I think a lot about the importance of valuation of stocks recently.
I wanted to analyze a bit that topic by examining two group of stocks. A group with stocks that grow well and a group with stocks that grow substantially more.
Obviously, these studies with only a few stocks imply a certain bias and they're not that scientific. However, I've chosen only top notch stocks for the two categories. I think that everybody will agree with me that the 10 stocks listed here are great companies. Of course, they're not in the same sector. But, anyway, as imperfect as it may be, here's my study.
I've compared the performance of these stocks on three different time frames:
1- For the last year (since december 6th, 2019);
2- For the last 3 years;
3- For the last 5 years.
In the first group, I've chosen 5 great canadian and american stocks. They all have a very high predictability and have been incredibly well managed in the past. Also, they all offer at least a good, but not spectacular, level of growth. Their PE has always been reasonable (mostly from 15 to 20 since the last 5 years).
Here's their performance over the last year, 3 years and 5 years:
Carmax (KMX): (1 year: 0%) (3 years: 43%) (5 years: 68%)
O'Reilly (ORLY): (1 year: 2%) (3 years: 79%) (5 years: 71%)
TJX (TJX): (1 year: 11%) (3 years: 80%) (5 years: 89%)
Metro (MRU.TO): (1 year: 3%) (3 years: 46%) (5 years: 55%)
Canadian National (CNR.TO): (1 year: 19%) (3 years: 35%) (5 years: 74%)
AVERAGE: (1 year: 7%) (3 years: 57%) (5 years: 71%)
In the second group, I've chosen 5 great canadian and american stocks. The predictability of these stocks is a little more uneven here, but it's at least OK. They've also been very well managed in the recent past. The difference here is that these stocks are much more expensive (they were always expensive over the last 5 years) but offer a much better growth.
Edwards Lifesciences (EW): (1 year: 6%) (3 years: 128%) (5 years: 218%)
Paypal (PYPL): (1 year: 107%) (3 years: 199%) (5 years: 518%)
Netflix (NFLX): (1 year: 64%) (3 years: 164%) (5 years: 304%)
Constellation Software (CSU.TO): (1 year: 16%) (3 years: 102%) (5 years: 177%)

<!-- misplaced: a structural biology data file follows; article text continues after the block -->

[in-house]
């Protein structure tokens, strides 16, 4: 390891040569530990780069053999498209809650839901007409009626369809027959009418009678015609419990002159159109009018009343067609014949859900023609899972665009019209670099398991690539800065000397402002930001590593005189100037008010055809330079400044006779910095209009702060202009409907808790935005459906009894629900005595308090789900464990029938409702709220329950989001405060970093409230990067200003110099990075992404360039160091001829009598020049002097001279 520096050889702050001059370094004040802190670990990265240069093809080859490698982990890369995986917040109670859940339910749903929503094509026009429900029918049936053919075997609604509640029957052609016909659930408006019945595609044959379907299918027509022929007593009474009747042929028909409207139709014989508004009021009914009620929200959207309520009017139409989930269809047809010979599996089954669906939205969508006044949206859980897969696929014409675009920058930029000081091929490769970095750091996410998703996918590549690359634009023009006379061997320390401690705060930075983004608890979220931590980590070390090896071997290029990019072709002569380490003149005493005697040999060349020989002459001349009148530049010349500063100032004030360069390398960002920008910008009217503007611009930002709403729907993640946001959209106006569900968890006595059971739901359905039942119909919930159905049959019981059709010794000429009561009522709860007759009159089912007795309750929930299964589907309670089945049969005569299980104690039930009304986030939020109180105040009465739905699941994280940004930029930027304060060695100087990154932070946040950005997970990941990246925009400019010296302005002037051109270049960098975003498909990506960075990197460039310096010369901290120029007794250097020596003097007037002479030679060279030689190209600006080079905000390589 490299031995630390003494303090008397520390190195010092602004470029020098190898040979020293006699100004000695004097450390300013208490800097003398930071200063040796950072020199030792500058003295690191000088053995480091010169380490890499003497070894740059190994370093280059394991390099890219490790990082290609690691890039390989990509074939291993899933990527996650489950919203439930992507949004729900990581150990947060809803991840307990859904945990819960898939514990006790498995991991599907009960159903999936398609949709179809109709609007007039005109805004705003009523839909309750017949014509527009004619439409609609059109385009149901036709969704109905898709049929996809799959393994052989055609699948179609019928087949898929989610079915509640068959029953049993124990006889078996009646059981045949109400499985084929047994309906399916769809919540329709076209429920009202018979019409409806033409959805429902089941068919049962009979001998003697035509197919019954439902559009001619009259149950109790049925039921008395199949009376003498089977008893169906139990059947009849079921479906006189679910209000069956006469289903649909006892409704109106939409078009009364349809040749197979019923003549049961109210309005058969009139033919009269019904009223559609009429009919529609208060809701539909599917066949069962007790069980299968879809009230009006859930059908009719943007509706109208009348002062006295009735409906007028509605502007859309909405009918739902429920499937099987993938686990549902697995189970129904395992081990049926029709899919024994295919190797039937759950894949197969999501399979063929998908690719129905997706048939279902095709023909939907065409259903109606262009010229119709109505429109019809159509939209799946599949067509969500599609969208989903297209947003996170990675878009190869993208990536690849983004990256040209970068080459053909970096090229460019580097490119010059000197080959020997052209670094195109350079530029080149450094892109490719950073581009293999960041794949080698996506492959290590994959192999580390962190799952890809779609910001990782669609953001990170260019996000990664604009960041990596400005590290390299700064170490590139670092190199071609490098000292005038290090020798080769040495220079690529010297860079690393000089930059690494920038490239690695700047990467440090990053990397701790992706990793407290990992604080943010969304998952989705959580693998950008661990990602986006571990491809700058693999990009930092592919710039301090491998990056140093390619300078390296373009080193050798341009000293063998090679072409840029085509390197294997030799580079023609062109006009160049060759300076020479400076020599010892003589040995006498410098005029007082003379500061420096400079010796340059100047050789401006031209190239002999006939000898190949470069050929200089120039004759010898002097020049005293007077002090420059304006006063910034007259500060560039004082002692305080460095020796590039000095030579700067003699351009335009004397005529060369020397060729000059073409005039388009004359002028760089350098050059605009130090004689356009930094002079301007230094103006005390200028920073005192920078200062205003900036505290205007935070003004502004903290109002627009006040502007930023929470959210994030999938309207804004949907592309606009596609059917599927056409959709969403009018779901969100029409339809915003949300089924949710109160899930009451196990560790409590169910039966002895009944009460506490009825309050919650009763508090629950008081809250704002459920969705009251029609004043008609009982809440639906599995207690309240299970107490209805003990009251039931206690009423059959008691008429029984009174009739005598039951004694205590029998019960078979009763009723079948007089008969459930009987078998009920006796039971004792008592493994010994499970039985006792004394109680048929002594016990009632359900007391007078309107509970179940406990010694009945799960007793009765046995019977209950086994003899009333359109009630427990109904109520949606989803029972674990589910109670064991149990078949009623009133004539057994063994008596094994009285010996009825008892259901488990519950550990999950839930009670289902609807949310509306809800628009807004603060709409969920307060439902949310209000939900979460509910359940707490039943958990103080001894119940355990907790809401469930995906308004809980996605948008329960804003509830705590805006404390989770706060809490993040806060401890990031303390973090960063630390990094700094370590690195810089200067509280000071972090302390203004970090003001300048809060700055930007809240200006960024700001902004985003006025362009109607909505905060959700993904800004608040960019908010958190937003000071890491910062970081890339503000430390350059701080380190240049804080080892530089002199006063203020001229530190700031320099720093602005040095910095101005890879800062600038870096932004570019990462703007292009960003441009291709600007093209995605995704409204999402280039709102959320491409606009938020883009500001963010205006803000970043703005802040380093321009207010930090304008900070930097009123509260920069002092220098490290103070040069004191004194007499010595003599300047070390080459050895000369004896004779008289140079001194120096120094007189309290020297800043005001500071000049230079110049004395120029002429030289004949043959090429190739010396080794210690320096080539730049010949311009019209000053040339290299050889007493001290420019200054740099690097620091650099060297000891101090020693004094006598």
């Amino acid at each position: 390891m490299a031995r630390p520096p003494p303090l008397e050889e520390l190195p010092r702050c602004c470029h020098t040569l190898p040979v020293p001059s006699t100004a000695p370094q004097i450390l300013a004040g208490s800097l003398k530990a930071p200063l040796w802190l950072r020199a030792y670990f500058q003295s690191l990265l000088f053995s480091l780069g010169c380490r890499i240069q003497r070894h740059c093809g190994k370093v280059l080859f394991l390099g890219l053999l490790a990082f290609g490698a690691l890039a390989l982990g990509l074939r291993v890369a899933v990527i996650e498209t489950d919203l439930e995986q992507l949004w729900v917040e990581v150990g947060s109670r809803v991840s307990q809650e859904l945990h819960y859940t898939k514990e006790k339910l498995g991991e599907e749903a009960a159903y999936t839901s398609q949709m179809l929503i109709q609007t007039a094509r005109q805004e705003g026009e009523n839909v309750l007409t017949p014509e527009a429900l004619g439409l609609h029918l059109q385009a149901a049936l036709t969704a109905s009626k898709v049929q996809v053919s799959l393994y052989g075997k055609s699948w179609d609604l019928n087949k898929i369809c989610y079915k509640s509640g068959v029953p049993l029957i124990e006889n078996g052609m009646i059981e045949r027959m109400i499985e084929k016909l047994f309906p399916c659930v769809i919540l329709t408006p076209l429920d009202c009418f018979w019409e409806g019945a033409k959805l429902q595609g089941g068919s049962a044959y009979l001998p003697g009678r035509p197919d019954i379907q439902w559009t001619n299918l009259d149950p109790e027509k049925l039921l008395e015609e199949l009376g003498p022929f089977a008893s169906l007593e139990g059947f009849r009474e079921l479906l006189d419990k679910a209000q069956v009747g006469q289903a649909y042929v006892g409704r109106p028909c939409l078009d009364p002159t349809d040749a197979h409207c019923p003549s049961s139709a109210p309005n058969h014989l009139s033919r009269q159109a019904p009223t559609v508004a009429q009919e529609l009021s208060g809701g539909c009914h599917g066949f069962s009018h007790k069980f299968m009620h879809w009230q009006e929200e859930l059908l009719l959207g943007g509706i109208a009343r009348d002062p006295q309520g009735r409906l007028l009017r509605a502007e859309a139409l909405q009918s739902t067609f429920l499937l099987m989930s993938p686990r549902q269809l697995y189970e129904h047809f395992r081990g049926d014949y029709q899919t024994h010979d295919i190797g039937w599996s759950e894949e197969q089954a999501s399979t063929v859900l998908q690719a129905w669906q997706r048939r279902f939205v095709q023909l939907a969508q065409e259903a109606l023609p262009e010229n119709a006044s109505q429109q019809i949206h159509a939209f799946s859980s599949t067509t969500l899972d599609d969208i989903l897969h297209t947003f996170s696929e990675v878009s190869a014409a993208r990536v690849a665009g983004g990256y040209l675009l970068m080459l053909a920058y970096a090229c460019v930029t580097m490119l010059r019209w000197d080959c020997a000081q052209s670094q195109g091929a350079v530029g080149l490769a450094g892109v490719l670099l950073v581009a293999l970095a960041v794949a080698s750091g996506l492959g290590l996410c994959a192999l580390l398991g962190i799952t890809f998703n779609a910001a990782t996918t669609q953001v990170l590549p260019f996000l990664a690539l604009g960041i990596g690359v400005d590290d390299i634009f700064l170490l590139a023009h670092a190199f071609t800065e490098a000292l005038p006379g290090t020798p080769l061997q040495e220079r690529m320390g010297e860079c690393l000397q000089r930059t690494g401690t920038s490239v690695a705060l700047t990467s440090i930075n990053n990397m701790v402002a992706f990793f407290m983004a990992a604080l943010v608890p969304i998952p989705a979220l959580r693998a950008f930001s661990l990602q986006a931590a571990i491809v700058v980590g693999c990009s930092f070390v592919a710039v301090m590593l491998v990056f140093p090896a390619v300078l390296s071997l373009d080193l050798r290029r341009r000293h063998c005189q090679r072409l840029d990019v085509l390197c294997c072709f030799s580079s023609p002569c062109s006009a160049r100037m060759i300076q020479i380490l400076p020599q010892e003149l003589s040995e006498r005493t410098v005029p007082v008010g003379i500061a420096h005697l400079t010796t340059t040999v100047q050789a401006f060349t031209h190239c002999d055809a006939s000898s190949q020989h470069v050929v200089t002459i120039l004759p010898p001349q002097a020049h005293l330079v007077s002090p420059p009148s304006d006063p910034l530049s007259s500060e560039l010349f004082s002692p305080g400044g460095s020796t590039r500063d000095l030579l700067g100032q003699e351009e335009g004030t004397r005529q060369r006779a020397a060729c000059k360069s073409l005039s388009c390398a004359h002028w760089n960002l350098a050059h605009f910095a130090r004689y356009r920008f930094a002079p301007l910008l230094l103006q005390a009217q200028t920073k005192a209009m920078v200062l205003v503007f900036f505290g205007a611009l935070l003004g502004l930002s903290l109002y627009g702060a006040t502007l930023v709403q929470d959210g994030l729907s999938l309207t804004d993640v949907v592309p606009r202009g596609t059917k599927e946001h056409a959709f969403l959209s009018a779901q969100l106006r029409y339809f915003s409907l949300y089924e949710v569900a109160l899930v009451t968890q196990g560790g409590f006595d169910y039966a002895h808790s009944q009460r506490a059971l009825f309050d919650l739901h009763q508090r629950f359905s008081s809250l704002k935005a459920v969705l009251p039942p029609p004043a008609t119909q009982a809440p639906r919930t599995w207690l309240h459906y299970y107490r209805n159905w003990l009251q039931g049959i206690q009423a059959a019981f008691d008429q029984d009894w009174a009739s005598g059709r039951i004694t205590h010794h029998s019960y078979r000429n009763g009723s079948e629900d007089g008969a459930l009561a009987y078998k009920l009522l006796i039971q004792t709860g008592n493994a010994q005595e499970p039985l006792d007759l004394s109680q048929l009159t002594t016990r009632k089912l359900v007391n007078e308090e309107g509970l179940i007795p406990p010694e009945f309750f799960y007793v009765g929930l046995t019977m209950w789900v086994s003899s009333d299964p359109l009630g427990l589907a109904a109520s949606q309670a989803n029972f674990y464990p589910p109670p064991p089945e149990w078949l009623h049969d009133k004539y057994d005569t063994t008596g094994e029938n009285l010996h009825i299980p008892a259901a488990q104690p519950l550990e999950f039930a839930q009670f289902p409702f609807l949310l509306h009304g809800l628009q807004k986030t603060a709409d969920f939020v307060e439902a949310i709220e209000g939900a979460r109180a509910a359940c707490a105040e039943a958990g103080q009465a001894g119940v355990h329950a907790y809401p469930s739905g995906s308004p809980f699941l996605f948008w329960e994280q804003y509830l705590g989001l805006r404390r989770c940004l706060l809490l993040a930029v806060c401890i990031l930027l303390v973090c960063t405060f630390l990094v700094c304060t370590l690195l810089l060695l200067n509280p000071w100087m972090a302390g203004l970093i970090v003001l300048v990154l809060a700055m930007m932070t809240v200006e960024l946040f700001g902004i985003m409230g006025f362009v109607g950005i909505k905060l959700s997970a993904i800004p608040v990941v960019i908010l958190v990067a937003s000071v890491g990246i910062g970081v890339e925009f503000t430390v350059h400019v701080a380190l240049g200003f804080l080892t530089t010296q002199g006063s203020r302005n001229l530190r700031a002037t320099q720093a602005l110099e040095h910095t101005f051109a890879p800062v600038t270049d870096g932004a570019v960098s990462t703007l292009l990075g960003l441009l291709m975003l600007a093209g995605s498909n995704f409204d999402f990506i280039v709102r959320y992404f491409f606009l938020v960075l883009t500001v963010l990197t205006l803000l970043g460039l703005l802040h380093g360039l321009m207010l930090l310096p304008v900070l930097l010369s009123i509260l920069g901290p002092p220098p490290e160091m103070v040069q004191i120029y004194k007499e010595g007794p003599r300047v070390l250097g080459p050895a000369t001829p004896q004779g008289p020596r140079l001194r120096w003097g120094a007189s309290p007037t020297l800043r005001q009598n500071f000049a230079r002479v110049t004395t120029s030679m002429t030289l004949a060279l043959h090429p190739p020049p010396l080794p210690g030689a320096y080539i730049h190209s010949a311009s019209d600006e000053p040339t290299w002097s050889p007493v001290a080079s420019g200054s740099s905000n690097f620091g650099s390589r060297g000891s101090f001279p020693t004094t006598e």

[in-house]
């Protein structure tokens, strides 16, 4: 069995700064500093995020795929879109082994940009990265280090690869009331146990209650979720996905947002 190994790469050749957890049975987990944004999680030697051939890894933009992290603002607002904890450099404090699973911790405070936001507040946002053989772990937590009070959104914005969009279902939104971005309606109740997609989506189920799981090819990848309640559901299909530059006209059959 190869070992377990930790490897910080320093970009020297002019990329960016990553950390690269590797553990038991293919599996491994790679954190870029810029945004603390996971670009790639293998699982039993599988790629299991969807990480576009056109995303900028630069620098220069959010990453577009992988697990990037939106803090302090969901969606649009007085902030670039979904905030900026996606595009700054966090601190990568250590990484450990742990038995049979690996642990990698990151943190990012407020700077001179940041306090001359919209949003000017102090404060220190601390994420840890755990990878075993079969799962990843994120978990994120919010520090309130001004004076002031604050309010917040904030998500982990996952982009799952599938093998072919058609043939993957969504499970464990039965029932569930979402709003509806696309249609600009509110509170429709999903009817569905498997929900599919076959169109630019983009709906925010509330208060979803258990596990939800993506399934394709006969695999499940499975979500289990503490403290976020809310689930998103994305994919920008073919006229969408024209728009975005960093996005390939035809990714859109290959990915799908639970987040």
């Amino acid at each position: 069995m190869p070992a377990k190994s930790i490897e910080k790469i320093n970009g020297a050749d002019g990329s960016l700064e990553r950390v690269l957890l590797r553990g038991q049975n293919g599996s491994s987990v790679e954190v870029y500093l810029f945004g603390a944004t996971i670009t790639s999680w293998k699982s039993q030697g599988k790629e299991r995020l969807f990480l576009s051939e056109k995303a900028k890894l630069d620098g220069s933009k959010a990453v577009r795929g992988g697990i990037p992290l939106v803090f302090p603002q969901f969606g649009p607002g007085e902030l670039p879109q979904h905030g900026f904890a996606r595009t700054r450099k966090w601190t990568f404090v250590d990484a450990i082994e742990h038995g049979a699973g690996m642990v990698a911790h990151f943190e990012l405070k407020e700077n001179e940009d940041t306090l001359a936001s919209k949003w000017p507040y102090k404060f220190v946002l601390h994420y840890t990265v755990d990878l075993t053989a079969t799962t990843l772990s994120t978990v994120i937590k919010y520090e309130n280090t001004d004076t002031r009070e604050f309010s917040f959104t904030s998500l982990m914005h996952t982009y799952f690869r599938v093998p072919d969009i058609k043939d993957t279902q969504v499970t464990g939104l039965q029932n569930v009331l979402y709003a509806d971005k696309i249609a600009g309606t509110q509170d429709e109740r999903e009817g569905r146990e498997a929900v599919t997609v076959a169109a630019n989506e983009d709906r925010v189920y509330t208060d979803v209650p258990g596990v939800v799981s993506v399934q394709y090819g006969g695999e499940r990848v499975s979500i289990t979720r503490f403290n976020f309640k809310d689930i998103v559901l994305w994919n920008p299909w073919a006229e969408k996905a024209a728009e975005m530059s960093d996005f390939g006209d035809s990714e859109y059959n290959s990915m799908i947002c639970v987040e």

Boyd Group (BYD.TO): (1 year: 8%) (3 years: 112%) (5 years: 216%)
AVERAGE: (1 year: 40%) (3 years: 141%) (5 years: 287%)
In each group, there's contraction or expansion of the PE ratio every year. I don't try to bet on a possible expansion of the multiple. I think that the right way to see stocks is to consider their historical PE ratio over time and to see if the current valuation is comparable or very different to the historical one and if the prospects of growth for the stock are still there. For instance, in the second group, the PE ratio has always been high for Paypal. Does the growth prospects for that stock are still there? I'd say yes without hesitation. Of course, some bad results would affect the stock as it is "priced for perfection" like some may say. But, is it really less risky to buy cheap stocks like Linamar or Home Capital Group? Even with a small PE ratio, we have seen a drastic contraction of their PE in the past.
So, in my opinion, it's not riskier to buy expensive stocks, as long as their high valuation has always been high and their results still match their valuation. Of course, buying just one of these stocks, for a big position of your portfolio, is not a good idea. But if you buy 10 of these stocks, I'd bet that you'll beat the market by an appreciable margin, in a bull or bear market.
With the first group, you would have had a performance of 71% for the last 5 years. It's a good performance, but with the second group, you would have got a 287% performance.
Imagine the impact of such a performance on a 100 000$ or 1 million $ portfolio. Or just imagine that impact on your portfolio, as small or big as it may be.